What Dictators Don't Seem To Get
The news from Iran is getting grim by the moment. The deep division in the Iranian Regime is now in the open. I am optimistic that we are seeing the beginning of the end of the Iranian Regime, and its power will prove to be fictitious like that of other dictatorial regimes of the past. An iconic figure - Neda - has emerged in her death, an young lady shot by the hired assassins of the state, and hopefully the amateur images of her dying moments will stir an otherwise indifferent world into action.
The lesson that the world's dictators don't seem to get is that technology has moved forward and the usual methods of gagging - banning the journalists, stopping the newscasts - are no longer good enough. As Iran continues to dominate Twitter and the blogs, and as the street videos shot on mobile phone keep leaking out on the Internet, the evil men of Myanmar will surely call the Iranian Elite to offer an word of advise - we told you to keep Internet out!
We have seen this before, and it is being proved again now - that technology shapes our politics more deeply than ever. One can possibly argue that the modern democracy owes much to the broadcast media, the newspapers primarily. It is well acknowledged that the TV changed democracy permanently, and the advent of JFK, the undoing of Nixon, the rise of Reagan and Clinton, and to the modern day, David Cameron, has a lot to do with how TV shapes democracy. But it is not yet acknowledged how deeply Internet is changing our societies and polities. Indeed, I have read the curious trash of 'The Cult of the Amateur', who argued that the Internet is destroying the traditional media and therefore news gathering and analysis. I just hope that Andrew Keen is in audience when this Iranian crisis is playing out, when the dictators have effectively blocked the traditional media, but melting away in the face of mobile phone cameras, tweets and blog posts.
The dictators will never get it, and so would not all the 'broadcast' politicians. Barack Obama's inaction in the Iranian crisis is baffling. He seems to think that making a statement will allow the Iranian authorities to see the American hand in this crisis and crack down. As if they don't seem to see it already and are handling their demonstrators with kid gloves. It is a shame that while people are being killed, the global guardians of democracy will stand by and watch silently. In fact, one is bound to suspect that the silence of the American Administration comes at the behest of its Middle Eastern allies, dictators themselves, who would love to see the Iranian regime fold, but are deeply fearful of the street protests themselves.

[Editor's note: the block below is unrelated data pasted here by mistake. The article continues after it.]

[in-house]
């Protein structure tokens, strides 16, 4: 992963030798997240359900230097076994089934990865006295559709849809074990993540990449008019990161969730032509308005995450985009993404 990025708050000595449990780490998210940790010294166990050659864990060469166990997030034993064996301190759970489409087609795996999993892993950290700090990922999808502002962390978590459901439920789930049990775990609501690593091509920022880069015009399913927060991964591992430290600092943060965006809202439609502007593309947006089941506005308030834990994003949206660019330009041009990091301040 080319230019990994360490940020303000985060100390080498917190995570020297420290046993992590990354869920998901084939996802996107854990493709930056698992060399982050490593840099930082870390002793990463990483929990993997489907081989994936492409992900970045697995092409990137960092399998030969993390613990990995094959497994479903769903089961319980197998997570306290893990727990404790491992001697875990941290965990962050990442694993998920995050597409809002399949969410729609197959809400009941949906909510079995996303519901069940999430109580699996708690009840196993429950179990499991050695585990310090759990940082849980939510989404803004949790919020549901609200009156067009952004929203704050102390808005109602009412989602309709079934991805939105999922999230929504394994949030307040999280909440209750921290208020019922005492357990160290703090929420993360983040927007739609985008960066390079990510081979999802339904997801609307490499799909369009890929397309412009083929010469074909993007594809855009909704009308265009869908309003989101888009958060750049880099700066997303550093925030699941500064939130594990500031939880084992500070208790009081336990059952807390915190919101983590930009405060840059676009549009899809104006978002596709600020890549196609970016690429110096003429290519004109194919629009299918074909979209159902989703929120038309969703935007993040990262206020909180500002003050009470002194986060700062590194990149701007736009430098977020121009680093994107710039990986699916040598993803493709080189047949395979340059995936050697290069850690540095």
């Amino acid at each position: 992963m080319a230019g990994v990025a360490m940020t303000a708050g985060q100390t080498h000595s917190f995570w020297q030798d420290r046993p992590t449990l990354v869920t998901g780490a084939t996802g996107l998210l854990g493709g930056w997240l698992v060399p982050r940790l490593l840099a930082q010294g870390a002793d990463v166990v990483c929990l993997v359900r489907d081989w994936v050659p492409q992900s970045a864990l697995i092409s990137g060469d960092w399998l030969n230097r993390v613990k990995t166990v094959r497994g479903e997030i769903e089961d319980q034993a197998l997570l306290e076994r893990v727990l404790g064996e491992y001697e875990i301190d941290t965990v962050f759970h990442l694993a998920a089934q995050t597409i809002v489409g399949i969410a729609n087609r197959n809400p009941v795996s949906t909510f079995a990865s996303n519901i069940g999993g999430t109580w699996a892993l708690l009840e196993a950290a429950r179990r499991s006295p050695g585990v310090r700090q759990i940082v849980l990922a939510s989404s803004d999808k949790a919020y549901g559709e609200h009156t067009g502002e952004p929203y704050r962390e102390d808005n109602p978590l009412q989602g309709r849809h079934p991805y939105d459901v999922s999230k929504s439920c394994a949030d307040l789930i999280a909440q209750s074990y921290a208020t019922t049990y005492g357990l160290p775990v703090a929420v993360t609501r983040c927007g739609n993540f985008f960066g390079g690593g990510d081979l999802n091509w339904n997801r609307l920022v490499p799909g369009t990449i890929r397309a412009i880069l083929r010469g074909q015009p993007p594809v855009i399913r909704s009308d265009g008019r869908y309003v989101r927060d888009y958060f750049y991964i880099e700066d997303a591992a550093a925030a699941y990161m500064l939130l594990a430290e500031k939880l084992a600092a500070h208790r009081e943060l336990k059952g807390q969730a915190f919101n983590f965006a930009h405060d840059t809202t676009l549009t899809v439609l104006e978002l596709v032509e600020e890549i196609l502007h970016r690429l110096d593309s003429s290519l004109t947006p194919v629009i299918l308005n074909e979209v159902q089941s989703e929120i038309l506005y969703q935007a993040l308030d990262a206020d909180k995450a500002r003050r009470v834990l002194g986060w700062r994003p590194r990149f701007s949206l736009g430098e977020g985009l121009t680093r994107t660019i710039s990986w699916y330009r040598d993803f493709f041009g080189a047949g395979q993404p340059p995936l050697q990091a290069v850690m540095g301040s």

India, as usual, has nothing to say. Indian Government projects itself as the great and the good at home, but it is uncertain and unprincipled when it comes to standing up for anything. So are China and Russia, which are clearly on the wrong side in every struggle for democracy and will do everything to keep the Iranian regime. But, I think, all of them are making the same mistake - they underestimate the power of the crowd united by technology. They don't seem to get it, as the ruling class, all over the world, believe in controlling the information. This may have been a modernist thinking by itself and one can trace its roots to Alvin Toffler's theories about centrality of information in the modern governance and foreign policy, but none of that will prepare a new President or a Prime Minister for an age when street videos and expense claims can be posted on the Internet in a matter of minutes.
The other thing the Iranian Regime completely missed out on is women. In their zeal, they wrote them off completely. In Iran, the women are still half the worth of men, but the Ayatollahs clearly did not realize that the women are some times smarter, more determined and stronger than men. Women, as we hear, are leading the protests, and that can not be a good sign for any of those Arab despots and their friends in the west.
Of course, we will now see a brutal crackdown in Iran. The regime is mortally wounded, and now it will come back with its revolutionary guards and all the works. There will be massacre on the streets, which we will have to see on grainy videos. Egged by its past-sell-by date Arab friends and the Chinese and the Russian bully-boys, Britain and America and all the other states will stand by and let it happen. But, then, the wheel of history has now turned and this will only buy some time for the dictators in Iran. This is the third thing - after technology and women - that is against them : time. They have already shown they are weak, dithering, vulnerable and good to go. They will soon be over, in palace intrigues and internecine feuds.
The dictators don't seem to get this. Dictators all around the world - in Egypt, Myanmar, Saudi Arabia, North Korea, China, Zimbabwe, and in various other African states - will soon have to bow out to the power of crowd, empowered by the people to people connection and shared ideas. The change has only accelerated by the onset of global recession and the destruction of the cosy collaboration between the rich and the powerful. And, if the leaders of the democratic world don't wake up soon and do their bit, they would commit a monumental blunder and miss one window of opportunity they had to restore sanity, human respect and democracy at the heart of the world's most troubled region - and they will have to live with its consequences forever.